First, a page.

Cross-posted at the Australian Libertarian Soc.
Welcome Guardian readers!
The British newspapers are unsurprisingly full of stories about Muslims trying to blow up nightclubs to kill the ’slags’ and Jordanian (and now Gold Coast!) doctors setting fire to themselves. The British people, to their immense credit, are busy talking about the comic ineptitude of the terrorists. A wave of laughter is sweeping Britain - probably not the terrorists’ main aim.
However, joking aside, it is clear that London and Glasgow got extremely lucky and will almost certainly not get so lucky again. Many hundreds of lives could so easily have been lost.
The only explosions going off in Britain now are the myths that surround Islamic terrorism.
Myth No. 1 - ‘Young Muslim men are radicalised by poverty and disadvantage’
Not only was Mohammed Siddique (architect of 7/7) a teacher from middle-class stock but it appears that the masterminds behind the latest attacks are all medical students and qualified doctors. Hardly breadline stuff.
Myth No. 2 - ‘Young Muslim men are being radicalised by an aggressive Western foreign policy - or blowback’
Hassan Butt was once a member of radical Islamic group, Al-Muhajiroun. He wrote this fascinating article in the Observer at the weekend,
“When I was still a member of the British Jihadi Network, a series of semi-autonomous British Muslim terrorist groups linked by a single ideology, I remember how we used to laugh in celebration whenever people on TV proclaimed that the sole cause for Islamic acts of terror like 9/11, the Madrid bombings and 7/7 was Western foreign policy. By blaming the government for our actions, those who pushed the ‘Blair’s bombs’ line did our propaganda work for us. More important, they also helped to draw away any critical examination from the real engine of our violence: Islamic theology.
I left the BJN in February 2006, but if I were still fighting for their cause, I’d be laughing once again. Mohammad Sidique Khan, the leader of the 7 July bombings, and I were both part of the BJN - I met him on two occasions - and though many British extremists are angered by the deaths of fellow Muslim across the world, what drove me and many of my peers to plot acts of extreme terror within Britain, our own homeland and abroad, was a sense that we were fighting for the creation of a revolutionary state that would eventually bring Islamic justice to the world.”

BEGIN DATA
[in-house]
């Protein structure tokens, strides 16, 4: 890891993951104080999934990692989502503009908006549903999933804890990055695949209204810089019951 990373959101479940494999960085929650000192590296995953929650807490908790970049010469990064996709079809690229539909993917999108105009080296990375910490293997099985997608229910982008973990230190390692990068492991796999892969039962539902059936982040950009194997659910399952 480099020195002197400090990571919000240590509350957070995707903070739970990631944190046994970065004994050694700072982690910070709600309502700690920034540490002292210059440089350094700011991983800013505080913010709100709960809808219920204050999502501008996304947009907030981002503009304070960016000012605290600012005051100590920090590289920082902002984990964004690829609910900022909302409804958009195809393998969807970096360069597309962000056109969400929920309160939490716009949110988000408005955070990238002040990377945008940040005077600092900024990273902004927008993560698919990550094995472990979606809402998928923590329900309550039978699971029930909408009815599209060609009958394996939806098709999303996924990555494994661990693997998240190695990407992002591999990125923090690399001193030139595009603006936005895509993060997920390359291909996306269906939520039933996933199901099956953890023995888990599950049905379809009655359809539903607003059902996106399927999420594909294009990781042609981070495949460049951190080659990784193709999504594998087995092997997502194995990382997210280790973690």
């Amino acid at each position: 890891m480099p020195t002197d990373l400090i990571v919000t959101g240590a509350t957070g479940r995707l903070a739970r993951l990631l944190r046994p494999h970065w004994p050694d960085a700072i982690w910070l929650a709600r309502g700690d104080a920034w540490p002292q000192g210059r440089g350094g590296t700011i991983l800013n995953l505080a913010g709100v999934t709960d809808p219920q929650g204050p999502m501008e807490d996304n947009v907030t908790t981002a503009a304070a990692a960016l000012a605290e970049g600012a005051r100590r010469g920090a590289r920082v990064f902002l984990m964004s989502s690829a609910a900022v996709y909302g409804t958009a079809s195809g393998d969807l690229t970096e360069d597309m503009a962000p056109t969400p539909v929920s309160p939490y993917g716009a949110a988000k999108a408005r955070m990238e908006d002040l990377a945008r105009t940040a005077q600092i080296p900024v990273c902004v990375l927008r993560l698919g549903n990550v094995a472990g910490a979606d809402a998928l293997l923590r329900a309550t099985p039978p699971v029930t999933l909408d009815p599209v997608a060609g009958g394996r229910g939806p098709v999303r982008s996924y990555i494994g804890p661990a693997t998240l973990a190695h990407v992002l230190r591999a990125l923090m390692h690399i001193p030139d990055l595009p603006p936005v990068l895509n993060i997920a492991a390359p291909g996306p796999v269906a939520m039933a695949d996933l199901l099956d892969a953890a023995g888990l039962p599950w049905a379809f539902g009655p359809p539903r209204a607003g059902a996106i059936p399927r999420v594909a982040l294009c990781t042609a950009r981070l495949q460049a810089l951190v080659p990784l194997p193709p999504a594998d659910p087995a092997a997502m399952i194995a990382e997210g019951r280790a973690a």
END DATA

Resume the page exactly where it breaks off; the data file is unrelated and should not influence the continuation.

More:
Myth No 3 - 'These people are just common criminals. There is no link'
Ex-jihadist, Ed Husain, argues passionately that it is the ideology of Islamism (as opposed to Islam) that needs to be confronted. He castigates Ken Livingstone for his support of Yusuf al Qaradawi, an Egyptian cleric based in Qatar, whose publicly stated attitude is that suicide bombers are martyrs,
"By confusing regular religious Muslims with fanatical ideologues, Ken blurs the lines between right and wrong, and allows radicalism to flourish within sections of London's Muslim communities."
Myth No.4 - ‘Western governments are exaggerating the risks from terrorism to increase their powers and reduce civil liberties’
Only the most blind and dogmatic can now be unclear of the risks posed by those radical agents of Salafism. They may only be a tiny percentage of total Muslims in the West but their number is significant (MI5 believes there are around 1600 people planning attacks in Britain). Whilst it is imperative that government takes only minimal steps to impede civil liberties, clearly some sort of compromise is inevitable. Powers of detention without trial are going to be raised, phone tapping evidence is now likely to be admitted in court, and the govt will try once again to deport those foreign-born convicted terrorists back to their countries of origin.
This final myth is a particularly challenging one for us lovers of liberty. Whilst our liberties must be paramount (otherwise the terrorists have won), we must also not lose the ability to catch and prosecute those who commit such appalling acts. In short, we will have to concede some loss of liberty.